Philadelphia protesters demand justice for Natasha McKenna

WW photo: Joseph PietteSept. 21 — As Philadelphia is gradually being militarized by Homeland Security and the Secret Service in advance of the visit of Pope Francis on Sept. 26 and 27, members and supporters of the Racial, Economic and Legal Justice (REAL Justice) Coalition defied the lockdown, taking to the streets of Center City to protest the violent murder and torture of Natasha McKenna by Fairfax County, Va., police in early February 2015.

McKenna, a 37-year-old, African-American woman diagnosed with schizophrenia as a child, was arrested and placed in police custody after allegedly threatening a police officer.  A 48-minute video released earlier in September shows several male officers in hazmat [hazardous material] uniforms manhandling McKenna, who is naked, repeatedly telling her to “stop struggling” even though she obviously is not, and eventually shooting her multiple times with a taser gun.  McKenna died as a result of this abuse. Her last words, heard on the video, were, “You promised you wouldn’t kill me.”

Demonstrators included several spokespeople from the disabled community, a community that accounts for nearly 50 percent of victims of police brutality.  Following the short rally, over 100 demonstrators marched to Love Park. There, a day earlier, members of the REAL Justice Coalition had joined homeless people to protest the city’s lack of plans to house and feed people who will be displaced by the shutdown leading up to the pope’s visit.  Demonstrators took over the stage just outside the Visitors Center, welcoming women of color present to join them on the platform.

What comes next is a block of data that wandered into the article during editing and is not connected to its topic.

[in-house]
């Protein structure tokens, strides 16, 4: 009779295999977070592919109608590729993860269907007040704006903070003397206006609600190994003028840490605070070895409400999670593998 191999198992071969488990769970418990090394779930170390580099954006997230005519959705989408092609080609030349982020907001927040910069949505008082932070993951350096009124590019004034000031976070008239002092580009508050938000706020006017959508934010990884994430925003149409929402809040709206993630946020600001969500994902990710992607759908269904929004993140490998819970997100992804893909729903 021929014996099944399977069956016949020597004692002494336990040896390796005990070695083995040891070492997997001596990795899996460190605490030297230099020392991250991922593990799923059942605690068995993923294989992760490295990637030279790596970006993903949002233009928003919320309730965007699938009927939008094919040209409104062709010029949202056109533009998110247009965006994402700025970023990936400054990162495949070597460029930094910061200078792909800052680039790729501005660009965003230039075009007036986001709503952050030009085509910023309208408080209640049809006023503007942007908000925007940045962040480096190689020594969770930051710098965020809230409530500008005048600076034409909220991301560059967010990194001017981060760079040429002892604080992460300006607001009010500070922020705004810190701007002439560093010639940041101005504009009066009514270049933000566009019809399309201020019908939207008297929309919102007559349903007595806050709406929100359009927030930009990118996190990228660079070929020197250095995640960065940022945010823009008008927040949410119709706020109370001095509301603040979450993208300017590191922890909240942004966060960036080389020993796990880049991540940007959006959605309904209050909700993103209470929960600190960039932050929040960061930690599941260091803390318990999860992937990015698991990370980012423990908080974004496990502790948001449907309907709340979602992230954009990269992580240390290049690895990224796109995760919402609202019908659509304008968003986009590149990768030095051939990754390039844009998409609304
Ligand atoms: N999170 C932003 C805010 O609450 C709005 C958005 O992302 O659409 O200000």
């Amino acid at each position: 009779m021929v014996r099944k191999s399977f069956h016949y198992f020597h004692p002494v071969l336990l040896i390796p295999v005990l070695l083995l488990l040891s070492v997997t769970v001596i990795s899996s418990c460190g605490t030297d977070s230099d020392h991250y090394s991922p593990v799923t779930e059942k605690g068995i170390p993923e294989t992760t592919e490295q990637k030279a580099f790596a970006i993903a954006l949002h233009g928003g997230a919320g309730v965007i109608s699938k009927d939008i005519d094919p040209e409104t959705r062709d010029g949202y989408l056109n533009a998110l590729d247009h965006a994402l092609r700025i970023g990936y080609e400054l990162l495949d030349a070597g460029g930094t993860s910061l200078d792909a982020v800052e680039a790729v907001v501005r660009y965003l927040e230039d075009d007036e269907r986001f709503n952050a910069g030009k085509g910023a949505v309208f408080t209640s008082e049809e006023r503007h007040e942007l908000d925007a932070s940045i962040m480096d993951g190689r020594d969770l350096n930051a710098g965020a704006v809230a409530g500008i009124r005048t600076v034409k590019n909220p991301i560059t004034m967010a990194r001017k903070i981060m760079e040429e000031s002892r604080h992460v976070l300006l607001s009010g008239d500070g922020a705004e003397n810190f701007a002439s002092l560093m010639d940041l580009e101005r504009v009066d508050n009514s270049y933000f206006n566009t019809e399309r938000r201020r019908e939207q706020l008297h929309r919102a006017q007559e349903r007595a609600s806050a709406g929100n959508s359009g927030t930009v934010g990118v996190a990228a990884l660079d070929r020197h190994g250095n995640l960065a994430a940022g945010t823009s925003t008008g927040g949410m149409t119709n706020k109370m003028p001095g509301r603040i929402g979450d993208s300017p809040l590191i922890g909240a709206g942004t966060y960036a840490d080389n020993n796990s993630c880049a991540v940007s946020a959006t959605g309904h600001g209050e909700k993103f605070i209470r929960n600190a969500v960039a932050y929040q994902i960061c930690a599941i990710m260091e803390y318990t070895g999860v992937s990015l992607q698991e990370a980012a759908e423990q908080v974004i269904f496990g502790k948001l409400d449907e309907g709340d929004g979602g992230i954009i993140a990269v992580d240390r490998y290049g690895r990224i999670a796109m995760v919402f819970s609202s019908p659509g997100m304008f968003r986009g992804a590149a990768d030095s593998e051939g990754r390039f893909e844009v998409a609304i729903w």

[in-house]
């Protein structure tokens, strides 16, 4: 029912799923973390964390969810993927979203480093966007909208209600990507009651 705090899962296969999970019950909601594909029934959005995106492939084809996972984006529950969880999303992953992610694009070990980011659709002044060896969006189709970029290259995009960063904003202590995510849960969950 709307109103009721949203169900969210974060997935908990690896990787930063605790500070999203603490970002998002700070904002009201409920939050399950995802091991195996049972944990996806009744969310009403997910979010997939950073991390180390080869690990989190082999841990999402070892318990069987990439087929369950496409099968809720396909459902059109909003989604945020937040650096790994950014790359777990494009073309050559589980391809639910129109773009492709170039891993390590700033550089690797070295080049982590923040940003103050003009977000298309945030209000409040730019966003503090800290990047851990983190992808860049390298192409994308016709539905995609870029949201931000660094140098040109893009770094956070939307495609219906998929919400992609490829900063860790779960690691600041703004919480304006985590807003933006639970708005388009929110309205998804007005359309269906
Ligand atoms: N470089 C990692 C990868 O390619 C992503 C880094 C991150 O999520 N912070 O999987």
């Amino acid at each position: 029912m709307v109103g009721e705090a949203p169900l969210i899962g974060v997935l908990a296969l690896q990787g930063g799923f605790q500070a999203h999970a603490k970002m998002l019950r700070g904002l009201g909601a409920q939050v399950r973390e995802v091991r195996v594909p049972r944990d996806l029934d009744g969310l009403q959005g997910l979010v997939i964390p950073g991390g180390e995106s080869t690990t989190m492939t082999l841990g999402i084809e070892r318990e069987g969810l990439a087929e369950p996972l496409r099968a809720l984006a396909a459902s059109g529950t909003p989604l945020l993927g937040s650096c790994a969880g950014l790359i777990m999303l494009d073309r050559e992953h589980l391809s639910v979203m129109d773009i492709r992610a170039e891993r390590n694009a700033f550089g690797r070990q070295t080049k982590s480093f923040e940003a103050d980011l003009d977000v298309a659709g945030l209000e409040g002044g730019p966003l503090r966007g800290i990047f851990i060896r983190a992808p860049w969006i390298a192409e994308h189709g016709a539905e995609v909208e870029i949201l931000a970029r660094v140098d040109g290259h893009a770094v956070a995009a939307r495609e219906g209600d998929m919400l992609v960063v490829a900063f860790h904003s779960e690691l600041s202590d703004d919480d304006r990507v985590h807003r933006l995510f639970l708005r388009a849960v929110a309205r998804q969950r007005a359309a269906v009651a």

Demonstrators then marched up Benjamin Franklin Parkway toward the Homeland Security lockdown area. But suddenly, in what organizers described as a “remix,” they did a quick reversal and turned back into Center City.  They marched against traffic on several streets, did sudden turns and totally confused the unwanted police escort that struggled to keep up.  Marchers took over both lanes of traffic on Broad Street and Market Street, getting broad support from people waiting for buses.  A popular chant was “Wake up, wake up! We want our freedom, freedom!  Tell these racist-ass cops, we don’t need ’em, need ’em!”

The protest ended back on Market Street with the unfurling of a 150-foot scroll with the names of over 75 women of color and transgender individuals murdered by police.

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